Stalking is one of those crimes you often see in thriller movies to heighten suspense, keeping you on the edge of your seat. However, in reality, stalking is not thrilling, nor is it just a movie plot point. It happens in real life. Did you know, according to the National Center for Victims of Crime, 7.5 million people are stalked every year in the United States? And the majority of victims are stalked by someone they know. Sixty-one percent of female victims and 44 percent of male victims say their stalker is a current or former intimate partner, and 25 percent of female victims and 32 percent of male victims were stalked by an acquaintance. Stalking occurs in person, on the phone and online.

How is stalking legally defined?

How stalking is defined varies from state to state, as jurisdictions have different stalking laws. However, according to the U.S. National Institute of Justice, stalking is “conservatively defined” as:

A course of conduct directed at a specific person that involves repeated (two or more occasions) visual or physical proximity, nonconsensual communication, or verbal, written, or implied threats, or a combination thereof, that would cause a reasonable person fear.

Stalking is also described by the agency as being a crime of power and control.

What kind of behaviors do stalkers exhibit?

Stalker behavior tends to be obsessive in nature. The way they act towards their victims may vary, depending on the type of relationship (if any), their proximity to the victim, or if the person has violent tendencies. Generally, they exhibit the following types of behaviors:

  • Following or lying in wait for the victim
  • Threatening the victim with physical harm
  • Making repeated unsolicited phone calls or texts
  • Causing damage or threatening to inflict damage on the person’s property (such as their home)
  • Leaving the victim unwanted presents or other items
  • Spying on the victim with a GPS, camera or listening device
  • Defaming the victim’s character
  • Harassing the victim online by sharing personal information or spreading rumors
  • Sending the victim hateful messages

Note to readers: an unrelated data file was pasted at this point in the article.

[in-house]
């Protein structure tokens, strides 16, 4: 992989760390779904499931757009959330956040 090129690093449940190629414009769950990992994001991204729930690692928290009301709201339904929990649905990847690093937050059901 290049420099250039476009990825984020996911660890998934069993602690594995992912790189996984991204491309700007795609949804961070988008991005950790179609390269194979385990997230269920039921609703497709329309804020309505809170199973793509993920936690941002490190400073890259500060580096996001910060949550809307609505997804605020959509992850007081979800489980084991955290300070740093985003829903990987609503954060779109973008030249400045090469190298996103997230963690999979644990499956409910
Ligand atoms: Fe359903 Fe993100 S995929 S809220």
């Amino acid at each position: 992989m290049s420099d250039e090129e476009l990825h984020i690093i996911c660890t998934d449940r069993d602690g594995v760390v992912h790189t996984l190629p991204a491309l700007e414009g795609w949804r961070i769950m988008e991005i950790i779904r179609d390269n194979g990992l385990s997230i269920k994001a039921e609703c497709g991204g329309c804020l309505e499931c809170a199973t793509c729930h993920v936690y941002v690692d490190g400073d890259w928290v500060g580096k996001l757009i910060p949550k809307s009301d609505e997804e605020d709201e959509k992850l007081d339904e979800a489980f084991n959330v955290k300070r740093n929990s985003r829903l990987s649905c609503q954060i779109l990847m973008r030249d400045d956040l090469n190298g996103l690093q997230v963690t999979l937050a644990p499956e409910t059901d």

Some stalkers engage in a behavior daily and others once per week. Stalkers also often use more than one method to contact or harass their victims. In one of five cases, weapons are used to harm or threaten victims. Other stalkers will even disregard orders of protection filed against them, continuing to harass their victims. Then there are stalkers who are repeat stalkers— almost one-third of stalkers have done it before!

Is stalking a felony crime?

Again, this will vary from state to state but stalking is a crime in all 50 states, District of Columbia, the U.S. Territories and the federal government. Overall, less than one-third of U.S. states consider stalking to be a felony on a first offense. More than one-half classify this crime as a felony after a second (or subsequent) offense if “aggravating factors” are present. These include: possession of a deadly weapon, violating a court order, violation of probation or parole, the victim is under 16 years of age, or the stalker pursues the same victim again. Depending on local laws, some states designate a specific number of events must occur before the activity is considered to be stalkers.

To see the specific laws and what constitutes stalking in your state, you can find this information here.

Protect America is totally committed to protecting people and their homes. If you are at risk because of a stalker or feel threatened by a potential stalker, you want to be sure you are safe in your home.  Monitored home security provides a higher level of protection than using non-monitored technology and will increase protection from intruders. To learn more about options for monitored home security, call Protect America today for a free quote.